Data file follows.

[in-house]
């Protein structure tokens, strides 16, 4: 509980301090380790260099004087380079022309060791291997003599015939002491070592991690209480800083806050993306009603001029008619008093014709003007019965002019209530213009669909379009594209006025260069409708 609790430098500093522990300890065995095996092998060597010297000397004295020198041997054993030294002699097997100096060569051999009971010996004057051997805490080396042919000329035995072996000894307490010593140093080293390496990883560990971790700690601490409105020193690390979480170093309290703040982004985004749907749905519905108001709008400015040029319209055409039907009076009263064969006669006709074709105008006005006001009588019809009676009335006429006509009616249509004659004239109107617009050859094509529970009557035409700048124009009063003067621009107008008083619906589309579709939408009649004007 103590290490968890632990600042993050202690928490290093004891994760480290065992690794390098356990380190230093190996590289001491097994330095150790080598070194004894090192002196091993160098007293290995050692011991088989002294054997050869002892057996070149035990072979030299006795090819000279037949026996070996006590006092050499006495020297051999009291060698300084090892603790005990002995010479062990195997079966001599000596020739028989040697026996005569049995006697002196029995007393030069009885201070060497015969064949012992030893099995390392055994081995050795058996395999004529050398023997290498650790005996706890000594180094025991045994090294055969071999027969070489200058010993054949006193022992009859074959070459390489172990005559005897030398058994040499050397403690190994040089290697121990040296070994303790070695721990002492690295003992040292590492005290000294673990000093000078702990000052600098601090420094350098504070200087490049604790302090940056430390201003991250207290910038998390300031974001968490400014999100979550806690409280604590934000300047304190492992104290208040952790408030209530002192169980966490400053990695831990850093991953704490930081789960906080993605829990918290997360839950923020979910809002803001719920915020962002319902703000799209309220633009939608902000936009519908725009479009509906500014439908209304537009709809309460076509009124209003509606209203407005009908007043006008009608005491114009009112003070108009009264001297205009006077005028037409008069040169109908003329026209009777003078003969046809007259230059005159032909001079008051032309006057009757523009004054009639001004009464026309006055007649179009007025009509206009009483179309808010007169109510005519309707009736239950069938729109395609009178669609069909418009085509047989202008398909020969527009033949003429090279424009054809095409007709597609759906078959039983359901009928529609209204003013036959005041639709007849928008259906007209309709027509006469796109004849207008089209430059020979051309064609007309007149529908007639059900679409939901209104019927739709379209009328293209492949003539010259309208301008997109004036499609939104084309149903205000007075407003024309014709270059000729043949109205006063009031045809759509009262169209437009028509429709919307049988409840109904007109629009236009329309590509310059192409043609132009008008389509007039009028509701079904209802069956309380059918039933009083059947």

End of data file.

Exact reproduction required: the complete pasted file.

[in-house]
């Protein structure tokens, strides 16, 4: 509980301090380790260099004087380079022309060791291997003599015939002491070592991690209480800083806050993306009603001029008619008093014709003007019965002019209530213009669909379009594209006025260069409708 609790430098500093522990300890065995095996092998060597010297000397004295020198041997054993030294002699097997100096060569051999009971010996004057051997805490080396042919000329035995072996000894307490010593140093080293390496990883560990971790700690601490409105020193690390979480170093309290703040982004985004749907749905519905108001709008400015040029319209055409039907009076009263064969006669006709074709105008006005006001009588019809009676009335006429006509009616249509004659004239109107617009050859094509529970009557035409700048124009009063003067621009107008008083619906589309579709939408009649004007 103590290490968890632990600042993050202690928490290093004891994760480290065992690794390098356990380190230093190996590289001491097994330095150790080598070194004894090192002196091993160098007293290995050692011991088989002294054997050869002892057996070149035990072979030299006795090819000279037949026996070996006590006092050499006495020297051999009291060698300084090892603790005990002995010479062990195997079966001599000596020739028989040697026996005569049995006697002196029995007393030069009885201070060497015969064949012992030893099995390392055994081995050795058996395999004529050398023997290498650790005996706890000594180094025991045994090294055969071999027969070489200058010993054949006193022992009859074959070459390489172990005559005897030398058994040499050397403690190994040089290697121990040296070994303790070695721990002492690295003992040292590492005290000294673990000093000078702990000052600098601090420094350098504070200087490049604790302090940056430390201003991250207290910038998390300031974001968490400014999100979550806690409280604590934000300047304190492992104290208040952790408030209530002192169980966490400053990695831990850093991953704490930081789960906080993605829990918290997360839950923020979910809002803001719920915020962002319902703000799209309220633009939608902000936009519908725009479009509906500014439908209304537009709809309460076509009124209003509606209203407005009908007043006008009608005491114009009112003070108009009264001297205009006077005028037409008069040169109908003329026209009777003078003969046809007259230059005159032909001079008051032309006057009757523009004054009639001004009464026309006055007649179009007025009509206009009483179309808010007169109510005519309707009736239950069938729109395609009178669609069909418009085509047989202008398909020969527009033949003429090279424009054809095409007709597609759906078959039983359901009928529609209204003013036959005041639709007849928008259906007209309709027509006469796109004849207008089209430059020979051309064609007309007149529908007639059900679409939901209104019927739709379209009328293209492949003539010259309208301008997109004036499609939104084309149903205000007075407003024309014709270059000729043949109205006063009031045809759509009262169209437009028509429709919307049988409840109904007109629009236009329309590509310059192409043609132009008008389509007039009028509701079904209802069956309380059918039933009083059947």